The production of both prostacyclin (prostaglandin I2 [PGI2]), an inhibitor of platelet aggregation, and thromboxane A2, an inducer of platelet aggregation and a vasoconstrictor, is increased during pregnancy and the puerperium. Possibly, the balance between thromboxane A2 and PGI2 is shifted to the side of thromboxane A2 dominance during the puerperium because platelet reactivity is increased at this time. Rapid and dramatic changes in the coagulation and fibrinolytic systems occur after delivery (Table 10–1). A decrease in the fibrinogen concentration begins during labor and reaches its lowest point during the first day postpartum. Thereafter, rising plasma fibrinogen levels reach prelabor values by the third or fifth day of the puerperium. This secondary peak in fibrinogen activity is maintained until the second postpartum week, after which the level of activity slowly returns to normal nonpregnant levels during the following 7–10 days. A similar pattern occurs with respect to factor VIII and plasminogen. Circulating levels of antithrombin III are decreased in the third trimester of pregnancy. Patients with a congenital deficiency of antithrombin III (an endogenous inhibitor of factor X) have recurrent venous thromboembolic disease, and a low level of this factor has been associated with a hypercoagulable state.
Table 10–1. Changes in Blood Coagulation and Fibrinolysis during the Puerperium. ||Download (.pdf)
Table 10–1. Changes in Blood Coagulation and Fibrinolysis during the Puerperium.
|1 Hour||1 Day||3–5 Days||1st Week||2nd Week|
|Factors II, VII, X||↓||↓||↓↓||↓↓|
|Fibrin split products||↑||↑↑||↑↑|
The fibrinolytic activity of maternal plasma is greatly reduced during the last months of pregnancy but increases rapidly after delivery. In the first few hours postpartum, an increase in tissue plasminogen activator (t-PA) activity develops, together with a slight prolongation of the thrombin time, a decrease in plasminogen activator inhibitors, and a significant increase in fibrin split products. Protein C is an important coagulation inhibitor that requires the nonenzymatic cofactor protein S (which exists as a free protein and as a complex) for its activity. The level of protein S, both total and free, increases on the first day after delivery and gradually returns to normal levels after the first week postpartum.
The increased concentration of clotting factors normally seen during pregnancy can be viewed as important reserve to compensate for the rapid consumption of these factors during delivery and in promoting hemostasis after parturition. Nonetheless, extensive activation of clotting factors, together with immobility, sepsis, or trauma during delivery, may set the stage for later thromboembolic complications (see Chapter 27). The secondary increase in fibrinogen, factor VIII, or platelets (which remain well above nonpregnant values in the first week postpartum) also predisposes to thrombosis during the puerperium. The abrupt return of normal fibrinolytic activity after delivery may be a protective mechanism to combat this hazard. A small percentage of puerperal women who show a diminished ability to activate the fibrinolytic system appear to be at high risk for the development of postpartum thromboembolic complications.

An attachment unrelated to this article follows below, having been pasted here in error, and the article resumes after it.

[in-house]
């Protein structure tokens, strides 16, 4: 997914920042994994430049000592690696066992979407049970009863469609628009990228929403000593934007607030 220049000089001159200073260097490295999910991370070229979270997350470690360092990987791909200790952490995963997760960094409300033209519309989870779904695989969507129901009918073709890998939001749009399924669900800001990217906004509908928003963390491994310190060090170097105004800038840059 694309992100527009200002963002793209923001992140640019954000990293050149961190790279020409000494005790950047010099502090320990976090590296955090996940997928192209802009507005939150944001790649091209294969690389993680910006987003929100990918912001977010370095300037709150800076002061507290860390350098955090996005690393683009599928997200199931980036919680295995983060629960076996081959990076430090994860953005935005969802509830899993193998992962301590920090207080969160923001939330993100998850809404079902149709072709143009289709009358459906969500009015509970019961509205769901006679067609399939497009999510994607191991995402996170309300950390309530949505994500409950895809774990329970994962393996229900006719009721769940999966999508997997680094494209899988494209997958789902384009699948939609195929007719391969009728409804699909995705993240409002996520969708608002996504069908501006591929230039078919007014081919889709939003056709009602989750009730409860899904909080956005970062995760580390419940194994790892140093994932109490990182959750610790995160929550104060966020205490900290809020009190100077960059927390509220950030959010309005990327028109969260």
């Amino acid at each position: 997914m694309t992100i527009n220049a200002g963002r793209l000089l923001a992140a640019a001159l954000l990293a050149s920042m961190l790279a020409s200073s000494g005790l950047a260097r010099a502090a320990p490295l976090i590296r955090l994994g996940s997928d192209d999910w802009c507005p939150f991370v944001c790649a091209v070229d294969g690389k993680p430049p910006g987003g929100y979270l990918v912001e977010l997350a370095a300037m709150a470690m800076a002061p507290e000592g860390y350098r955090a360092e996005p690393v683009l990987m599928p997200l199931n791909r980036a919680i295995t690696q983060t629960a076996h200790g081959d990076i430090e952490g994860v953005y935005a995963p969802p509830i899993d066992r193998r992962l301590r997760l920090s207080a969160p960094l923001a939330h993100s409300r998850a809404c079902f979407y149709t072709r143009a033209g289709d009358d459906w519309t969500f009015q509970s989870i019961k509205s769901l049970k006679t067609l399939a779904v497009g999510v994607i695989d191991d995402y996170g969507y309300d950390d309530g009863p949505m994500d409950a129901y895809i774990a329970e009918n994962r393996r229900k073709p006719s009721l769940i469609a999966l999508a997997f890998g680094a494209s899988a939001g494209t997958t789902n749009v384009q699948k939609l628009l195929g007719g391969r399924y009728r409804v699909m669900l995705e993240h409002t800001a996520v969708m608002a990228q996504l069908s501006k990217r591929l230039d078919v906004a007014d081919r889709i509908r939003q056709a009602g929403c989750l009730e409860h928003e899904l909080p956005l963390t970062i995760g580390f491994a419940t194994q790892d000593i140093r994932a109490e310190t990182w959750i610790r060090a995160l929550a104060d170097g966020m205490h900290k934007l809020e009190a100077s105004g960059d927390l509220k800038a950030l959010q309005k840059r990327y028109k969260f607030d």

The total blood volume normally decreases from the antepartum value of 5–6 L to the nonpregnant value of 4 L by the third week after delivery. One-third of this reduction occurs during delivery and soon afterward, and a similar amount is lost by the end of the first postpartum week. Additional variation occurs with lactation. The volume expansion with increased water retention in the extracellular space during pregnancy may be viewed as a protective mechanism that allows most women to tolerate considerable blood loss during parturition. Normal vaginal delivery of a single fetus entails an average blood loss of approximately 400 mL, whereas caesarean section leads to a blood loss of nearly 1 L. If total hysterectomy is performed in addition to caesarean section delivery, the mean blood loss increases to approximately 1500 mL. Delivery of twins and triplets entails blood losses similar to those of operative delivery, but a compensatory increase in maternal plasma volume and red blood cell mass may be exacerbated in mothers carrying multiple gestations.